Edgewrite: A Versatile Design for Accessible Text Entry

Wednesday, March 1, 2006 - 17:30
TH 331
Jacod O. Wobbrock

Handheld devices, such as PDAs and mobile phones, are quickly becoming pervasive, but little attention has been paid to making them more accessible. In particular, text entry can be difficult for people with tremor, poor coordination, little endurance, and low strength, as stylus keyboards and freeform stroke-based methods require significant physical stability and motor control. To overcome these challenges, I developed EdgeWrite, a more accessible PDA input method that uses physical edges and a highly guessable user-designed alphabet. EdgeWrite was created with a user-centered design approach and numerous formal evaluations. Besides full text entry, EdgeWrite includes novel features such as non-recognition retry, slip detection, and word-level stroking. Because EdgeWrite requires only four sensors, it adapts easily to a variety of other devices, including trackballs, touchpads, game controllers, isometric joysticks, power wheelchair joysticks, wrist watches, four keys, and touch-sensitive keypads, making it possible for users to "learn once, write anywhere." Such versatile multi-device input may be increasingly important as new devices emerge and everyday artifacts are augmented with computers.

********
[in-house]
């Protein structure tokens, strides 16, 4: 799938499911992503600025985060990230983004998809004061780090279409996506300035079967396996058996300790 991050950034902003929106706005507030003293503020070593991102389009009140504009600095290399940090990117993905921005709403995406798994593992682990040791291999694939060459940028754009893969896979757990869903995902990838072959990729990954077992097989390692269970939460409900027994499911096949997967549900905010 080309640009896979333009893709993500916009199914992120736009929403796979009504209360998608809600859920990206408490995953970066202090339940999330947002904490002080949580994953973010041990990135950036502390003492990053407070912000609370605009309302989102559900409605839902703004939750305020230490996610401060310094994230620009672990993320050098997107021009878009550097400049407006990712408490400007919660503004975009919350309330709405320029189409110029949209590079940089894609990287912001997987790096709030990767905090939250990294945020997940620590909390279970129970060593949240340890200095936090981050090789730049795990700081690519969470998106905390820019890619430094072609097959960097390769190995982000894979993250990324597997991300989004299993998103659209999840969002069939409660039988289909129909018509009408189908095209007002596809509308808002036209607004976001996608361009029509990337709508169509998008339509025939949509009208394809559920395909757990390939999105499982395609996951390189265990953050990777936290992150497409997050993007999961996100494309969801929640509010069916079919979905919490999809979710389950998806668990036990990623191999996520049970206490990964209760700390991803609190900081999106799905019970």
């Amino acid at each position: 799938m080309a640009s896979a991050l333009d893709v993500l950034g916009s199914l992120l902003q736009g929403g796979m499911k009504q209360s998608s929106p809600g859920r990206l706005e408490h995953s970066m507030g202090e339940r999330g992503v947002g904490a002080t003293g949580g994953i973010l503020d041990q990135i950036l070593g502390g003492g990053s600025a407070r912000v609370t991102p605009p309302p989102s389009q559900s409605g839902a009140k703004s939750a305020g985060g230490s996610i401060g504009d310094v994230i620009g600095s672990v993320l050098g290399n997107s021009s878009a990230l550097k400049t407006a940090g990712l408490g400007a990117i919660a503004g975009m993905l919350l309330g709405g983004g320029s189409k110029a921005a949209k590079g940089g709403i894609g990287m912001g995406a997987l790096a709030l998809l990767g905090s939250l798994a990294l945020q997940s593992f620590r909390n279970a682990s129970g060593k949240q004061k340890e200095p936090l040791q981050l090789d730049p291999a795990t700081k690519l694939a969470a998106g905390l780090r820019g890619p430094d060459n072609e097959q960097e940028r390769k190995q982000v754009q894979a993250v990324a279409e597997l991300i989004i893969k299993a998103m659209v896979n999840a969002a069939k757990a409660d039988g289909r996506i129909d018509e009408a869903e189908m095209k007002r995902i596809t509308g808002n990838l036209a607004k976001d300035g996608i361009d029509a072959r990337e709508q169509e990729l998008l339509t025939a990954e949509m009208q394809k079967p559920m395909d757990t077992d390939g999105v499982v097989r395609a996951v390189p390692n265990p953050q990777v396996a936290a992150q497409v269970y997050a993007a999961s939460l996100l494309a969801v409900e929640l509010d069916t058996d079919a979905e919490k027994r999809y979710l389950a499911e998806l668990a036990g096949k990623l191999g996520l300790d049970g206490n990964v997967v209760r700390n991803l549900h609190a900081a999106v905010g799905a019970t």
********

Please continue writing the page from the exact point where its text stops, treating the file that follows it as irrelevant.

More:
Jacob O. Wobbrock is a Ph.D. Candidate in the Human-Computer Interaction Institute in the School of Computer Science at Carnegie Mellon University . He works with Professor Brad A. Myers. Jacob’s research interests include input and interaction techniques, human performance, algorithms for input analysis, assistive technology, situational impairments, and mobile computing. Jacob created EdgeWrite, one of the first attempts at improving the accessibility of handheld devices. In 2005, he won the 1st place NISH National Scholar Award for Workplace Innovation and Design. He also was a National Science Foundation IGERT Fellow in 2004. He won Best Paper at ACM ASSETS 2004 and was nominated for Best Paper at ACM CHI 2006. He has held industry positions at Google, DoDots, Microsoft Research, and the Intel-Mattel Smart Toy Lab.